The advisory committee of the Centers for Disease Prevention and Control (CDC, in English) of the United States recommended this Friday to resume the administration of the vaccine against covid-19 of Janssen, a Johnson & Johnson subsidiary, after a pause for the detection of several cases of thrombosis.
This recommendation will serve as a guide to the US health authorities on what to do from now on with this vaccine, whose use has been practically suspended since the Government recommended a pause on April 13 after the detection of six cases of cerebral thrombosis in women.
The 15 experts of the Advisory Committee on Immunization Practices (ACIP) of the CDC spoke mostly in favor of this recommendation in a vote, in which ten supported resuming vaccination with this serum, compared to four who opposed and one abstention, but they noted that the vaccine should be accompanied by a warning about potential health risks.
During the debate, the scientists had evaluated four options when updating the recommendation on the vaccine, which until this Friday has caused 15 cases of clots, most of them brain thromboses, in women of different ages, of which three have died. The alternatives ranged from completely discouraging its use to recommending it for all ages and genders, which has finally been imposed, but adding a caveat.
FIGHTING THE PANDEMIC
The other two options were to warn women under 50 years of possible risks of cerebral thrombosis or to suggest its administration only to adults of both sexes older than that age. Most of the patients who developed thrombi after being vaccinated are in their 30s, although there have been cases in women between 18 and 59 years old.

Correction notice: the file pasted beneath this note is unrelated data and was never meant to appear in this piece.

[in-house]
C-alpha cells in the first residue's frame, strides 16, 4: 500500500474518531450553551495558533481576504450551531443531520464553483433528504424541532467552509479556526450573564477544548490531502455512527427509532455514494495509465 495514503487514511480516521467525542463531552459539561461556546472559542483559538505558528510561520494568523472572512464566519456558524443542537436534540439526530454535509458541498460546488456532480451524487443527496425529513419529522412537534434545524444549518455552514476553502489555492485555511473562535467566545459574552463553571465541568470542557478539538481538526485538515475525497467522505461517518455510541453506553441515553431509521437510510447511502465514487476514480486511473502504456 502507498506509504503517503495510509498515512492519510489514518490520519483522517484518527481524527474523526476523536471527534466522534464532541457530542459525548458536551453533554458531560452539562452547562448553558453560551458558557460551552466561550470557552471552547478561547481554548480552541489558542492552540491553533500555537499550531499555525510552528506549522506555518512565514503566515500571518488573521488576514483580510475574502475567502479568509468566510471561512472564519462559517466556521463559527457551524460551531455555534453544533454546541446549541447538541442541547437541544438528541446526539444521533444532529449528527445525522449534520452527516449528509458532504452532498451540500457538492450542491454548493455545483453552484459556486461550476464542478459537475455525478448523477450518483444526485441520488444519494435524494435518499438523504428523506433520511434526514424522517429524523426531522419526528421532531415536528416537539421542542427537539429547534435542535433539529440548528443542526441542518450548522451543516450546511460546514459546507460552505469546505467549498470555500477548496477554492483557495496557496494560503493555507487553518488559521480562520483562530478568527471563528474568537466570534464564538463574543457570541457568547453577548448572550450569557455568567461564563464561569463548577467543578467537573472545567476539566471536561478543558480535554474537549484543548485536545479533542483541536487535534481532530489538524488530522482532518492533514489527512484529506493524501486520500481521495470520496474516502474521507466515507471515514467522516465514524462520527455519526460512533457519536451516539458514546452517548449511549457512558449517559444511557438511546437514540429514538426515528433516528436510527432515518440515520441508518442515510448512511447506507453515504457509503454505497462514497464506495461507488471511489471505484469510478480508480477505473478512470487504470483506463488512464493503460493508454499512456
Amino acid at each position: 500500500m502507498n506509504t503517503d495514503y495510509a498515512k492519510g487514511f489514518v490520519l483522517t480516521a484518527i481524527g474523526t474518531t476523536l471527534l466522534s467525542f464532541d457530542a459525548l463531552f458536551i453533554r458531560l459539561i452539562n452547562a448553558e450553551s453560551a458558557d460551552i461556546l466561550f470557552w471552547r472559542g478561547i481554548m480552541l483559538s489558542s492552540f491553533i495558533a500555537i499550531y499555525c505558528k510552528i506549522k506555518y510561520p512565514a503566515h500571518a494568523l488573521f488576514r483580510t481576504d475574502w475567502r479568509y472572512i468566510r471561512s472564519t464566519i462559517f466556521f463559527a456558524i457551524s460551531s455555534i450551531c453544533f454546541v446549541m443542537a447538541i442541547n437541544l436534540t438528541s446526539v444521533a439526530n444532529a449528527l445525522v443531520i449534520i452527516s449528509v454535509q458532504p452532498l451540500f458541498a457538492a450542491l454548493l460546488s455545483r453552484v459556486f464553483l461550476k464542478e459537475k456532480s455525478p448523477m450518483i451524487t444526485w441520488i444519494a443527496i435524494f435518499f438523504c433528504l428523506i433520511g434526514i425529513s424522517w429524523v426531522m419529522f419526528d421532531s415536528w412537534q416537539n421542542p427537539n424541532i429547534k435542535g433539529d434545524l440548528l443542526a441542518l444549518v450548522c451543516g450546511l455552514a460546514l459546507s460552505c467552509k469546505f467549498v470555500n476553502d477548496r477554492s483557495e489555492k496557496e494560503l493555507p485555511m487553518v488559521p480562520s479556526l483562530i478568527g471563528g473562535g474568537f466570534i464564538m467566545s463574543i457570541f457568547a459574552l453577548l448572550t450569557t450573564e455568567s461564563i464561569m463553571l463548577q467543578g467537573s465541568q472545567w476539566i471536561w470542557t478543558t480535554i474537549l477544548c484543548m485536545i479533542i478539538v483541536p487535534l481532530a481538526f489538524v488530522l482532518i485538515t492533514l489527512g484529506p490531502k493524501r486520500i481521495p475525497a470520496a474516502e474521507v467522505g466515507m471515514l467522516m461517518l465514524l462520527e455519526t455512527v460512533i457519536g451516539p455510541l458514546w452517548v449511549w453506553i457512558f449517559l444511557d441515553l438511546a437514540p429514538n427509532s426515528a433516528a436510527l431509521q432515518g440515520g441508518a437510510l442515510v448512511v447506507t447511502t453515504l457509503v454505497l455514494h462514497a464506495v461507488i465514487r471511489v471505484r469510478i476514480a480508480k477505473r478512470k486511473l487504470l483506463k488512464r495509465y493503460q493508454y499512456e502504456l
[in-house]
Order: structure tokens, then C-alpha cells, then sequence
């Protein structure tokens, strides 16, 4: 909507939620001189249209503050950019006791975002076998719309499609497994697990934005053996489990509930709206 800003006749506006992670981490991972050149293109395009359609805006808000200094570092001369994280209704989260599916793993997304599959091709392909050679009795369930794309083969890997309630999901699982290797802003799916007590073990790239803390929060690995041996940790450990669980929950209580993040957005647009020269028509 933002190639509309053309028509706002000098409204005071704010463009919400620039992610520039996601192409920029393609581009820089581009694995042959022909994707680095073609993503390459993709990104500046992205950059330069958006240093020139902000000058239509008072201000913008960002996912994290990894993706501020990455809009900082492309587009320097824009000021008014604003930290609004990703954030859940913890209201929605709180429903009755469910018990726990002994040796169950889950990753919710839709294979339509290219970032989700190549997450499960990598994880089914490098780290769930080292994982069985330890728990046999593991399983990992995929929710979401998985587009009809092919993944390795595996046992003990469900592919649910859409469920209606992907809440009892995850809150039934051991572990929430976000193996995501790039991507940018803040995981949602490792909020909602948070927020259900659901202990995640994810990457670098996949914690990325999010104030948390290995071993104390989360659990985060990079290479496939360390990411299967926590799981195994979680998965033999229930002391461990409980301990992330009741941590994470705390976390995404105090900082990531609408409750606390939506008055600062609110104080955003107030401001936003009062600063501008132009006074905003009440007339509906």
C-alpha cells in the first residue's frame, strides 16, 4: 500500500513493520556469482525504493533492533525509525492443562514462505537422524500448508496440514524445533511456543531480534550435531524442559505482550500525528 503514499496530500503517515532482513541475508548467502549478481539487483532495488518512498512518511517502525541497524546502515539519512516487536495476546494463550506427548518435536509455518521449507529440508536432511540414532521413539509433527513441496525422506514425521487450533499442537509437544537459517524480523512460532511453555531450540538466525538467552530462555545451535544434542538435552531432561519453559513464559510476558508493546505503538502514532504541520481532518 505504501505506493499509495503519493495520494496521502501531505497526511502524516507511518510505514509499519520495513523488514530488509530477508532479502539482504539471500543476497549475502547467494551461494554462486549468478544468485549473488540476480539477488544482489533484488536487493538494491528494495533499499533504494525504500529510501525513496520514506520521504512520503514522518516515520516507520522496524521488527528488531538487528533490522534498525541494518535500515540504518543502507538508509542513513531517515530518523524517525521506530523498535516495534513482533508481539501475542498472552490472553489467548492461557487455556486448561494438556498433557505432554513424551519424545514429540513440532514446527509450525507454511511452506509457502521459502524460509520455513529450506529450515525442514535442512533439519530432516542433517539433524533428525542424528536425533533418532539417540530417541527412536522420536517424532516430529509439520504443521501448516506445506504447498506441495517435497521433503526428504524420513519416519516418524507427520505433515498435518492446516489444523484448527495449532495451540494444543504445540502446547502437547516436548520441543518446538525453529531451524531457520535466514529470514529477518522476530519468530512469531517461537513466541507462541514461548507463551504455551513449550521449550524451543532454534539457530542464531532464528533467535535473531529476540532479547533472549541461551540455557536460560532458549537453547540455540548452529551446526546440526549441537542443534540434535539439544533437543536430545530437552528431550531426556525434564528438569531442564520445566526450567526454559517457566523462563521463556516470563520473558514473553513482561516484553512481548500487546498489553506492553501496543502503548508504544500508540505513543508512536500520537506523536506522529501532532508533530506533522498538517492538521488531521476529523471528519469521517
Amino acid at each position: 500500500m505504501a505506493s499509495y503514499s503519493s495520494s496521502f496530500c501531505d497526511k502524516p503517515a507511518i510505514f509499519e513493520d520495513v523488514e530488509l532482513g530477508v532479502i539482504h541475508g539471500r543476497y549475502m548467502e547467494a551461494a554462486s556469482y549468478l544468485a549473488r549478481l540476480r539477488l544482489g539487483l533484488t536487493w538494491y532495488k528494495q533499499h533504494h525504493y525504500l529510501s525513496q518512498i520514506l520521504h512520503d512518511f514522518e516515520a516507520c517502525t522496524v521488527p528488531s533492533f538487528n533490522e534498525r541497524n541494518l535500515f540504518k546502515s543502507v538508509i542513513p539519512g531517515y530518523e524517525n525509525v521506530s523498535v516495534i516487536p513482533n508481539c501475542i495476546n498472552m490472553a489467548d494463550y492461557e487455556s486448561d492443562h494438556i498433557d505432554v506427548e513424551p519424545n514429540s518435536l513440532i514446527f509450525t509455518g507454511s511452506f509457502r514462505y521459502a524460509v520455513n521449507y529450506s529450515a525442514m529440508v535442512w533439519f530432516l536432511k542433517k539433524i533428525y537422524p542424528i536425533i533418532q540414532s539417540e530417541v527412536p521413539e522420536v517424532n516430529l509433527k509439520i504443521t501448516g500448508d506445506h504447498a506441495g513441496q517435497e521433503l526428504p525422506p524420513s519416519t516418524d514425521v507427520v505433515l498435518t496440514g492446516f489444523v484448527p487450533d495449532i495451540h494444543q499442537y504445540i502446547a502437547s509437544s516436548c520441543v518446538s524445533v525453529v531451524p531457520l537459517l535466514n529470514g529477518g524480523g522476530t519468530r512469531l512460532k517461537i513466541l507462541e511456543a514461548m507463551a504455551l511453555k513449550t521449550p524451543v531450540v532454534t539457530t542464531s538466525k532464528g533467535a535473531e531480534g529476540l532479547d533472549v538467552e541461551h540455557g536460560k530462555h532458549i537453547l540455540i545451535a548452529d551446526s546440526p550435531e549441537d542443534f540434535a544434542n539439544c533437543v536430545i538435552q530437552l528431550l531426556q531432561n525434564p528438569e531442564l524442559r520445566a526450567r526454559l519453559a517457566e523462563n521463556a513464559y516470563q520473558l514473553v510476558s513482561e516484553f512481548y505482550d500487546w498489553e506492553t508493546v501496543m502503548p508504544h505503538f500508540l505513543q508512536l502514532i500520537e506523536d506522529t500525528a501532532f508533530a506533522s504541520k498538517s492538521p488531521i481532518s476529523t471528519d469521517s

All but two of those affected were under 50 years of age. During the meeting, one of the experts mentioned that there may be potential cases in vaccinated men, although they have not yet been confirmed and are being studied.
The ACIP recommendation must now be signed by CDC Director Rochelle Walensky before the Food and Drug Administration (FDA) undertakes any changes to the J&J vaccine labeling. The committee meeting was attended by representatives of J&J, who before the vote stated that they had agreed with the FDA to add to the labeling a notice that there may be a risk of blood clots.
Official US sources cited by Reuters trust that the health authorities will give the green light to continue using Janssen’s vaccine. This single-dose vaccine represents great hope for the coronavirus vaccination campaign since, in addition to being single-dose, it can be stored at refrigerator temperature and is easy to store and transport.
According to Reuters, some members of the CDC are inclined to endorse the use of Janssen without further delay because they believe that extending the hiatus could send a message to the world that the vaccine presents greater safety problems. Among nearly 7 million people vaccinated with this drug in the US, only 6 rare cases of thrombi have been recorded, all of them among women under 48 years of age.
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